Source: Liam Dann, Business Opinion NZ Herald : 5 April 2020
Things are bad for the economy. But, taking it for granted that New Zealand faces enormous challenges in the months ahead, let’s take a look at what we have going for us. Why now? Because we have to stay strong and focused on getting through this so we can start to rebuild.
1) We are an island nation
The aviation boom of the past two decades has long since banished the “tyranny of distance” and our connections with the world mean we face a challenge getting on top of the first wave of the virus. But longer term our isolation means we have much more ability to control our borders than many countries.
2) We produce a surplus of food
We have the ability to feed our own population – a luxury many countries don’t have. So that’s a good starting point for apocalyptic scenarios. We won’t starve.
More realistically, our economic base as a commodity food exporter puts a floor in how bad the economy can get.
New Zealand spent most of the 20th century reliant almost entirely on agricultural commodities for foreign earnings. It was a different country, but we got by and enjoyed a good standard of living. Many of our biggest trading partners are reliant on imported food. They will be desperate to keep doing business with us.
3) Secure trade links
Our relationships with those trading partners are strong. Trade agreements forged laboriously over the past three decades have aligned us to like minded nations via the agreements like the Trans Pacific Partnership (CPTPP).
Look at the speed at which New Zealand, Singapore, Canada, Australia, Chile, Brunei, Myanmar and Uruguay have committed to keep supply chains open and to remove any trade restrictive measures on essential goods, especially medical supplies.
It is heartening.
Much of New Zealand’s economic growth in the past 15 years has been tied to China. That’s prompted good questions about having too many eggs in one basket.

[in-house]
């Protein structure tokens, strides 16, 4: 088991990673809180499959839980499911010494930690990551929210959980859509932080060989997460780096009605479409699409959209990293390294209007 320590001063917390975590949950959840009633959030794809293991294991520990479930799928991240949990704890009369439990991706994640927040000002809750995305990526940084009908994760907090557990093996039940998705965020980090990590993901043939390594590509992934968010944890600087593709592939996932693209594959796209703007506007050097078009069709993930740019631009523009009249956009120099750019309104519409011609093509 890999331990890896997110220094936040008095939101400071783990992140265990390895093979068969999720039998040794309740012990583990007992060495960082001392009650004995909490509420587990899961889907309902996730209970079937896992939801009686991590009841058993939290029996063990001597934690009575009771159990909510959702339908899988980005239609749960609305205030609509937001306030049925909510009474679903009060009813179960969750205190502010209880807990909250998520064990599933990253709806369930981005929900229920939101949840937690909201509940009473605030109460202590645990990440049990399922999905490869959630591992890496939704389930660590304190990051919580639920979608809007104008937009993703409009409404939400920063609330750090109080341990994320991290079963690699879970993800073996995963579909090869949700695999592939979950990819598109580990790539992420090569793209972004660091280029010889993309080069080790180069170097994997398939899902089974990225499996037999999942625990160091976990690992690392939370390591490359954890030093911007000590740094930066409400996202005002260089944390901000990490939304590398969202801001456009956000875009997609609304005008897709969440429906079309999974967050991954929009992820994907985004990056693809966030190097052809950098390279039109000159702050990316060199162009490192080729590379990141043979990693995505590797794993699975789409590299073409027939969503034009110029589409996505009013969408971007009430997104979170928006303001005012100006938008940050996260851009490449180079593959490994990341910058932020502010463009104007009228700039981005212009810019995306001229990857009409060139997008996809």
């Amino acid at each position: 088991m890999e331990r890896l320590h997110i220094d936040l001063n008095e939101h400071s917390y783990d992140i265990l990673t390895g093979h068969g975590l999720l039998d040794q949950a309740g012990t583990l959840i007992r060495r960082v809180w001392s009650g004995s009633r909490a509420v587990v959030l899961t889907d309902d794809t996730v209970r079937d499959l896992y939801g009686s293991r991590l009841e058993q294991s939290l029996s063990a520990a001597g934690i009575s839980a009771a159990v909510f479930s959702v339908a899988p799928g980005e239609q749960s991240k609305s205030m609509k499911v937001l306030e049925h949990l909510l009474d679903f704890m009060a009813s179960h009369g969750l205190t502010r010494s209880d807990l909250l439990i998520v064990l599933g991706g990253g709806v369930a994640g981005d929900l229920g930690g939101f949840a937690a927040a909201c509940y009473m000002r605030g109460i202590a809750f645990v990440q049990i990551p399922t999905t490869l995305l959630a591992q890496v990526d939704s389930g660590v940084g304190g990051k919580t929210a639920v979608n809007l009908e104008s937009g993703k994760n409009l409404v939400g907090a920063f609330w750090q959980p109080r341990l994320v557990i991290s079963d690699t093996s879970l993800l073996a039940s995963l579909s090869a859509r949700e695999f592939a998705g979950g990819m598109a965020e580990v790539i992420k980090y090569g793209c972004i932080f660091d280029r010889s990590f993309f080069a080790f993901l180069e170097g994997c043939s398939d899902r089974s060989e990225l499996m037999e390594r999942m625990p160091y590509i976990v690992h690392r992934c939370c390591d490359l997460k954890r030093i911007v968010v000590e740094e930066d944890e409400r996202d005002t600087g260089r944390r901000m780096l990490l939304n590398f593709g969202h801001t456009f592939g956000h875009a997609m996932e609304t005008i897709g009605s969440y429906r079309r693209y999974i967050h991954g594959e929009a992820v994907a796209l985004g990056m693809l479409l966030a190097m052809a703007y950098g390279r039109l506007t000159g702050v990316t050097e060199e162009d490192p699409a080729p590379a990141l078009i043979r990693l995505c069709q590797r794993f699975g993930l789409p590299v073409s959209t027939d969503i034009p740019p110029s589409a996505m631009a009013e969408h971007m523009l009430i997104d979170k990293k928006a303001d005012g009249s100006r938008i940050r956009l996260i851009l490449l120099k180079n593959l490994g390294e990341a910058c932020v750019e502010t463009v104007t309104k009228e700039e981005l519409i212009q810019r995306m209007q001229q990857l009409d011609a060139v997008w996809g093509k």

It looked even more like that when Covid-19 first blew up in January.
But as China gets control (of the first wave at least) and gets back to work, it again looks like a good basket. China needs our raw ingredients and we need its manufacturing capacity. It’s a symbiotic relationship we need to foster and maintain.
5) An innovative economy
We have given away a lot of manufacturing capacity in recent years but New Zealand remains a smart economy. We rate near top of most “ease of doing business” surveys.
We have good technology and communications infrastructure and plenty of clever, innovative people.
One of the keys to recovery in the new economic landscape will be adaptability.
We know tourism will be down for a long time so we will need to move quick to create new opportunities and many new jobs.
After years of talking about creating a more modern, productivity economy we are now confronted with doing it – fast.
But we are well equipped to do that as long as we have the capital available to keep going forward.
6) Strong banks
New Zealand’s biggest risk is probably its level of private debt. We are leveraged to the hilt and that does leave us in the hands of the bankers to some extent.
We might have complained about the big profits over the years, but right now we are lucky the Australasian banking sector is one of the strongest in the world.
It survived the GFC intact (with the help of government guarantees on both sides of the Tasman) and the industry took action afterwards to strengthen against the next crisis.
The banks have much more local funding in place than they did then and much more long-term funding.
They weren’t thrilled about the conservative new capital regime being imposed by the Reserve Bank but were on their way to meeting it.
Now it has been relaxed to let them get through this crisis and they are extremely well capitalised. They’ve also got additional funding support from government and central bank backing.
7) Government books
The crown’s fiscal position leaves plenty of room to keep spending on direct support and to support cheap lending rates.
Through all those years we accused Bill English of being too conservative he would argue that we just didn’t know what sort of external shock we might need to survive one day.
Now with legacy passed on, across party lines, we find ourselves at a low ebb in government debt at exactly the right time.
The international ratings agencies like Moody’s and S&P are still writing good things about New Zealand’s prospects primarily for that reason.
8) Sane leaders
Our politicians, on both sides, might be a quirky earnest bunch but, relative to what we’re seeing in places like the US, that’s a very good thing.
The Opposition has been prepared to work collaboratively through this and is now doing a good job of pushing the Government on specific issues, which in turn are, mostly, being addressed.
Mistakes will be made and some things may happen slower than they should but as along as the Government keeps listening and adapting they can be forgiven.